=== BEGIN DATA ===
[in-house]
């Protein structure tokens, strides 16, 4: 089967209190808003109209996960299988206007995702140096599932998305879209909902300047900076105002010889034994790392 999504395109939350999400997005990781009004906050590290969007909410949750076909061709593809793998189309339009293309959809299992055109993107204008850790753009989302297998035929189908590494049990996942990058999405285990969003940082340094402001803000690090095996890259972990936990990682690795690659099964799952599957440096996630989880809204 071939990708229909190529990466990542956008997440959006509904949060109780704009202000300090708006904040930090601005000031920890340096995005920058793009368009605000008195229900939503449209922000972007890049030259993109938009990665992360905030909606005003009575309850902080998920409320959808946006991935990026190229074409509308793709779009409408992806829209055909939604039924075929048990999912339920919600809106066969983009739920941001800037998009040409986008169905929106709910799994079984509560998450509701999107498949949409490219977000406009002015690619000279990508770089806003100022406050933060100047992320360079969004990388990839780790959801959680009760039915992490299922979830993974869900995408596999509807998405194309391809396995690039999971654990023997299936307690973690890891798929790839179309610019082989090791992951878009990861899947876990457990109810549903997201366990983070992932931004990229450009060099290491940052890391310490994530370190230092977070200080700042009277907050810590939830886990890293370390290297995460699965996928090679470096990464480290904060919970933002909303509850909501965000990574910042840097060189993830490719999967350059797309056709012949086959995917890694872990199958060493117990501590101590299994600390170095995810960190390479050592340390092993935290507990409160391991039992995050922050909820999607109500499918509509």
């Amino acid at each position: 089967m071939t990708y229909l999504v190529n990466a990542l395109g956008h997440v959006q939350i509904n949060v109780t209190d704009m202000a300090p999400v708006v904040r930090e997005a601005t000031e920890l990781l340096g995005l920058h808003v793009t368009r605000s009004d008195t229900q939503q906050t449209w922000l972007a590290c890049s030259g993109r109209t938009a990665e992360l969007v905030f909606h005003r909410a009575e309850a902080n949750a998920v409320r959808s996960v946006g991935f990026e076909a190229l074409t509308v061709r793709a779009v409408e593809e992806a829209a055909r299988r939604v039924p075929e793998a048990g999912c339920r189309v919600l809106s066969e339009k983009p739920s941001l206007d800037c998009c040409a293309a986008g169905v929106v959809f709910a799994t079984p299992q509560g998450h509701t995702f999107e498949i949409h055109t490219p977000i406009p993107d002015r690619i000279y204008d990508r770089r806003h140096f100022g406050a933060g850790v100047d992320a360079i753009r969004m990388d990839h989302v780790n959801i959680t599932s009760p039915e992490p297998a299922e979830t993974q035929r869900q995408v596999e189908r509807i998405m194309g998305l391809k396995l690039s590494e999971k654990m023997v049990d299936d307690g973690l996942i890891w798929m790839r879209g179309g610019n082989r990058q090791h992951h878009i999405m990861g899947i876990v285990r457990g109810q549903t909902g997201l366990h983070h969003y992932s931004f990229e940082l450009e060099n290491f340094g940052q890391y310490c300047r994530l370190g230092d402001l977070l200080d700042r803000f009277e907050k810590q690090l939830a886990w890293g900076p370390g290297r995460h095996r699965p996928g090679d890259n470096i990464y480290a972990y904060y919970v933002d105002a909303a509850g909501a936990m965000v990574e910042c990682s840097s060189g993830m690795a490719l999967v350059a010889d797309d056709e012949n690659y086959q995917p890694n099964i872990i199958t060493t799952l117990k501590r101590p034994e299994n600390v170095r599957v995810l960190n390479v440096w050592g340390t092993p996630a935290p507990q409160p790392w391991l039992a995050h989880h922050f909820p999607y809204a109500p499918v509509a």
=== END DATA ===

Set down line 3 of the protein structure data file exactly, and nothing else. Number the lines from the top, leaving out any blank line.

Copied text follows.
């Amino acid at each position: 089967m071939t990708y229909l999504v190529n990466a990542l395109g956008h997440v959006q939350i509904n949060v109780t209190d704009m202000a300090p999400v708006v904040r930090e997005a601005t000031e920890l990781l340096g995005l920058h808003v793009t368009r605000s009004d008195t229900q939503q906050t449209w922000l972007a590290c890049s030259g993109r109209t938009a990665e992360l969007v905030f909606h005003r909410a009575e309850a902080n949750a998920v409320r959808s996960v946006g991935f990026e076909a190229l074409t509308v061709r793709a779009v409408e593809e992806a829209a055909r299988r939604v039924p075929e793998a048990g999912c339920r189309v919600l809106s066969e339009k983009p739920s941001l206007d800037c998009c040409a293309a986008g169905v929106v959809f709910a799994t079984p299992q509560g998450h509701t995702f999107e498949i949409h055109t490219p977000i406009p993107d002015r690619i000279y204008d990508r770089r806003h140096f100022g406050a933060g850790v100047d992320a360079i753009r969004m990388d990839h989302v780790n959801i959680t599932s009760p039915e992490p297998a299922e979830t993974q035929r869900q995408v596999e189908r509807i998405m194309g998305l391809k396995l690039s590494e999971k654990m023997v049990d299936d307690g973690l996942i890891w798929m790839r879209g179309g610019n082989r990058q090791h992951h878009i999405m990861g899947i876990v285990r457990g109810q549903t909902g997201l366990h983070h969003y992932s931004f990229e940082l450009e060099n290491f340094g940052q890391y310490c300047r994530l370190g230092d402001l977070l200080d700042r803000f009277e907050k810590q690090l939830a886990w890293g900076p370390g290297r995460h095996r699965p996928g090679d890259n470096i990464y480290a972990y904060y919970v933002d105002a909303a509850g909501a936990m965000v990574e910042c990682s840097s060189g993830m690795a490719l999967v350059a010889d797309d056709e012949n690659y086959q995917p890694n099964i872990i199958t060493t799952l117990k501590r101590p034994e299994n600390v170095r599957v995810l960190n390479v440096w050592g340390t092993p996630a935290p507990q409160p790392w391991l039992a995050h989880h922050f909820p999607y809204a109500p499918v509509a």